Document Type

Article

Department/Program

Virginia Institute of Marine Science

Publication Date

2013

Journal

Journal Of Heredity

Volume

104

Issue

4

First Page

510

Last Page

520

Abstract

Genetic population structure of anadromous striped bass along the US Atlantic coast was analyzed using 14 neutral nuclear DNA microsatellites. Young-of-the-year and adult striped bass (n = 1114) were sampled from Hudson River, Delaware River, Chesapeake Bay, North Carolina, and South Carolina. Analyses indicated clear population structure with significant genetic differentiation between all regions. Global multilocus F-ST was estimated at 0.028 (P < 0.001). Population structure followed an isolation-by-distance model and temporal sampling indicated a stable population structure more than 2 years at all locations. Significant structure was absent within Hudson River, whereas weak but significant genetic differences were observed between northern and southern samples in Chesapeake Bay. The largest and smallest effective striped bass population sizes were found in Chesapeake Bay and South Carolina, respectively. Coalescence analysis indicated that the highest historical gene flow has been between Chesapeake Bay and Hudson River populations, and that exchange has not been unidirectional. Bayesian analysis of contemporary migration indicated that Chesapeake Bay serves as a major source of migrants for Atlantic coastal regions from Albemarle Sound northward. In addition to examining population genetic structure, the data acquired during this project were capable of serving as a baseline for assigning fish with unknown origin to source region.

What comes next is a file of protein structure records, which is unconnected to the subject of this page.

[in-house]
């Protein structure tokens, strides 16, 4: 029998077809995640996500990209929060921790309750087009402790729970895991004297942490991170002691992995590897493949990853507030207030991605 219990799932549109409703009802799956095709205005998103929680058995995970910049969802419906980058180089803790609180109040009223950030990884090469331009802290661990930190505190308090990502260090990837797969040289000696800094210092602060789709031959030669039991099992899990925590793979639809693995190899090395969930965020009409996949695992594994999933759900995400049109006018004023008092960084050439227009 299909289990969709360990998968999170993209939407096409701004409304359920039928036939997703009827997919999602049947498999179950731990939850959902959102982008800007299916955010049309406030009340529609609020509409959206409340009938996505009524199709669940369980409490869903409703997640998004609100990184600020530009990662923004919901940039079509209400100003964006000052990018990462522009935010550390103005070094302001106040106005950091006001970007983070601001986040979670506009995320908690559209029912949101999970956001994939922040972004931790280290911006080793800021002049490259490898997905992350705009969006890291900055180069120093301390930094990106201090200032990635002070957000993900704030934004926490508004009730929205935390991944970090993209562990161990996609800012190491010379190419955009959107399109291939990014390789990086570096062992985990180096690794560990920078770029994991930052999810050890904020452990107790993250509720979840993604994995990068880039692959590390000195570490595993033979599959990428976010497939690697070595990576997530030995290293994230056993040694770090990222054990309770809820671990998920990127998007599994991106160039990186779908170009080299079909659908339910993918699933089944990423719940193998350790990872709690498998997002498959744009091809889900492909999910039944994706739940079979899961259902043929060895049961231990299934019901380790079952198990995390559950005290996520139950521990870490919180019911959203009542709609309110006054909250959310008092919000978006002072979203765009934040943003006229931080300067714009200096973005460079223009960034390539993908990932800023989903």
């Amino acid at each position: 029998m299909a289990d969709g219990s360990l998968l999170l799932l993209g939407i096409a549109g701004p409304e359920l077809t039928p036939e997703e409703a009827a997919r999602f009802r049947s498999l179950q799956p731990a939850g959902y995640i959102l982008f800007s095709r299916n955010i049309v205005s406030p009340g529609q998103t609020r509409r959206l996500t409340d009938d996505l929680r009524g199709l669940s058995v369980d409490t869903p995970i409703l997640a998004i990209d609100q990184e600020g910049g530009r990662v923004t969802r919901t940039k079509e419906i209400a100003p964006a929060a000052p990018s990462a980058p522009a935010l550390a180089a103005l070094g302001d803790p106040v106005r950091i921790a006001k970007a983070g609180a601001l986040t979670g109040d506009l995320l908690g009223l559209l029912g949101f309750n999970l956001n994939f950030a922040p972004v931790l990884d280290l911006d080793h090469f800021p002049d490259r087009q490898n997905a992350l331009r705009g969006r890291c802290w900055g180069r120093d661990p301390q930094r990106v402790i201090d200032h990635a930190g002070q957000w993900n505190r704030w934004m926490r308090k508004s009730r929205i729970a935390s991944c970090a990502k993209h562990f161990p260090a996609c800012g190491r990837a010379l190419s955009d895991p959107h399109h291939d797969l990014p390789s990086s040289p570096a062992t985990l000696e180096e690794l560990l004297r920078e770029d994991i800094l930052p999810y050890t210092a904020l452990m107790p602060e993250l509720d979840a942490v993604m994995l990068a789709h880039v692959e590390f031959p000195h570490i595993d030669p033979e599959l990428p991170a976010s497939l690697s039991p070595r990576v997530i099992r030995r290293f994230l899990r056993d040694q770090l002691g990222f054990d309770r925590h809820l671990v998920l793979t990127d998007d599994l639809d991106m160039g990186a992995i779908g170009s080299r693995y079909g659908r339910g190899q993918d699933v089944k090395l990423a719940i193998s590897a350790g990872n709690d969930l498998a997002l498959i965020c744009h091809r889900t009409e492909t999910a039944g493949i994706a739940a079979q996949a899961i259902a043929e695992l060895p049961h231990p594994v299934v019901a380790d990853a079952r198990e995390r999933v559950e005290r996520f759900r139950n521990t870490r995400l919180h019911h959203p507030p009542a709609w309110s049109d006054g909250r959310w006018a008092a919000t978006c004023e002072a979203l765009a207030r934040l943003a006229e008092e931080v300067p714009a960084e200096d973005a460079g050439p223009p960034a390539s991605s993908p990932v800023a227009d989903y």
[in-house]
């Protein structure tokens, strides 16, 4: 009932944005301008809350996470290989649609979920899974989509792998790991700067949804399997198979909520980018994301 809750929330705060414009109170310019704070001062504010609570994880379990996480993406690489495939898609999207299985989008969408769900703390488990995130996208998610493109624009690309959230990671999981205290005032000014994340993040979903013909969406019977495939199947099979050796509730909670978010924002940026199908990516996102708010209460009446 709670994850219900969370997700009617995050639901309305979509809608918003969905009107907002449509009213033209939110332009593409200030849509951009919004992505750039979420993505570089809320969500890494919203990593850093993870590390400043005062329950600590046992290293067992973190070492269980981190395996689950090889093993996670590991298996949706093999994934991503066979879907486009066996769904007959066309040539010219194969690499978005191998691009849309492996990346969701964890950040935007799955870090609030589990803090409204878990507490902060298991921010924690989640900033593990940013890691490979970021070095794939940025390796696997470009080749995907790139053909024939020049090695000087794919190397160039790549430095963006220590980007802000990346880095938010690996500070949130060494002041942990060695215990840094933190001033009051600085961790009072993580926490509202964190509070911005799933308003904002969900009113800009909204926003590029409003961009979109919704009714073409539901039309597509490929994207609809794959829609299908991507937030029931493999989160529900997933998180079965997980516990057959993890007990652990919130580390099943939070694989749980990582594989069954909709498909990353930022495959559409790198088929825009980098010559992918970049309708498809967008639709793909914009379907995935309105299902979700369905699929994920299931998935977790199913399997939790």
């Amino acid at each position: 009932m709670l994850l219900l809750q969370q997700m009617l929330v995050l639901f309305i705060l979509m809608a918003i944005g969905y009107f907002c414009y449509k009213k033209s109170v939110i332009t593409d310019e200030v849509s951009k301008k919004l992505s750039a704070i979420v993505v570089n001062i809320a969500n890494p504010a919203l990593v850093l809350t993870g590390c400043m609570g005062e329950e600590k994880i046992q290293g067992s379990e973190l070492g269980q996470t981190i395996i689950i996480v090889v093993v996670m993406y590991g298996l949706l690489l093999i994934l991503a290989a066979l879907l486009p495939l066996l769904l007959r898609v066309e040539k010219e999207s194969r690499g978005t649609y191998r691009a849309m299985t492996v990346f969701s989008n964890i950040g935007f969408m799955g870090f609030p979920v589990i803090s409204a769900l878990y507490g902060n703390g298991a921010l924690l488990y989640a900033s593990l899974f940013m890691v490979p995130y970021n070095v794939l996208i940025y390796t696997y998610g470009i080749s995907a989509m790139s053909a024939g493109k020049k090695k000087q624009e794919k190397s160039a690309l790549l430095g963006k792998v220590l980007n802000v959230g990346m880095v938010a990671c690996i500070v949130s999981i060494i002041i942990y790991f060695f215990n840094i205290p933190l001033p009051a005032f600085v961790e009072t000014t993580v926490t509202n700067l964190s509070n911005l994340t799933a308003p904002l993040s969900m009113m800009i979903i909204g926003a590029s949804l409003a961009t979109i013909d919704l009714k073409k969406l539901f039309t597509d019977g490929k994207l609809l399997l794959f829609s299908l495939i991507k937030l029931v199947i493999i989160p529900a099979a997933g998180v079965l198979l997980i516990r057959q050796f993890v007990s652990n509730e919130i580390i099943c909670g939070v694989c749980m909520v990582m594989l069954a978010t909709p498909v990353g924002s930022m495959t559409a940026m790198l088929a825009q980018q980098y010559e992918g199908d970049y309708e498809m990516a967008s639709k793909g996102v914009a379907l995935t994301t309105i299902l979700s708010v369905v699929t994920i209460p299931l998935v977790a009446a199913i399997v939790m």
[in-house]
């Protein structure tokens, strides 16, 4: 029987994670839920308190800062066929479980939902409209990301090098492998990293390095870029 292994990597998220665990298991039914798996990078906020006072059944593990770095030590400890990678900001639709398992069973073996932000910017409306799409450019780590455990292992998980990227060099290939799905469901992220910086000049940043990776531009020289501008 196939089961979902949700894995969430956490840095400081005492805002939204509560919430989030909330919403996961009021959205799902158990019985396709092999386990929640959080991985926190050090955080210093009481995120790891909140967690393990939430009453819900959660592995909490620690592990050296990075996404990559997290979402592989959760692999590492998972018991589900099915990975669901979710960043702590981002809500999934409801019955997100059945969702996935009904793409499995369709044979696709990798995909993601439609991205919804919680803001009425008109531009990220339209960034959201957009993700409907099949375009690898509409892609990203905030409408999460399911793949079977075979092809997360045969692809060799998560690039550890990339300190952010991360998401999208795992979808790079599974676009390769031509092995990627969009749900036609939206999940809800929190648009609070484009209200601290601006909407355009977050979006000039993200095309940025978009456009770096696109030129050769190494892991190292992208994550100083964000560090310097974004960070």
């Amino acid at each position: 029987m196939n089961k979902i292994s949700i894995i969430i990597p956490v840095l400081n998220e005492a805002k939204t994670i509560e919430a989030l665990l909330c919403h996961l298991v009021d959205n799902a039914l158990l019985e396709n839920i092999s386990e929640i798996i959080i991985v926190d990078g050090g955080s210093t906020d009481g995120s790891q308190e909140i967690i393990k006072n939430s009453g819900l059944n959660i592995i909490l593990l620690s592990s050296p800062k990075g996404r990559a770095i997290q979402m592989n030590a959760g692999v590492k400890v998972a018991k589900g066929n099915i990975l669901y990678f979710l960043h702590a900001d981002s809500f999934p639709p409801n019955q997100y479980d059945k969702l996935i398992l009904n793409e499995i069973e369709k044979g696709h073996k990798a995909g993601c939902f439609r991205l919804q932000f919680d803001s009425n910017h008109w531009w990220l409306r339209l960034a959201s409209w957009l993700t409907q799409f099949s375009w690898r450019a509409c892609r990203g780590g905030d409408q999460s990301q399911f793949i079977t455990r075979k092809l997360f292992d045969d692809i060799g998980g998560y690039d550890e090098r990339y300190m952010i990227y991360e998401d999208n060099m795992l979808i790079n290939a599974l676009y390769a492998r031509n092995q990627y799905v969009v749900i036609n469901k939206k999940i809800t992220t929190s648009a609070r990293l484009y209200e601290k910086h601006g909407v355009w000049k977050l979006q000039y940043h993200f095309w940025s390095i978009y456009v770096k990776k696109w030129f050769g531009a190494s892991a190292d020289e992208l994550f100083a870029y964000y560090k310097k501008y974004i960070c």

DOI

10.1093/jhered/est031

Keywords

Multilocus Genotype Data; Upper Chesapeake Bay; Dna Markers; Migration Rates; Hudson River; Otolith Microchemistry; Null Alleles; Nuclear-Dna; Microsatellite; Inference

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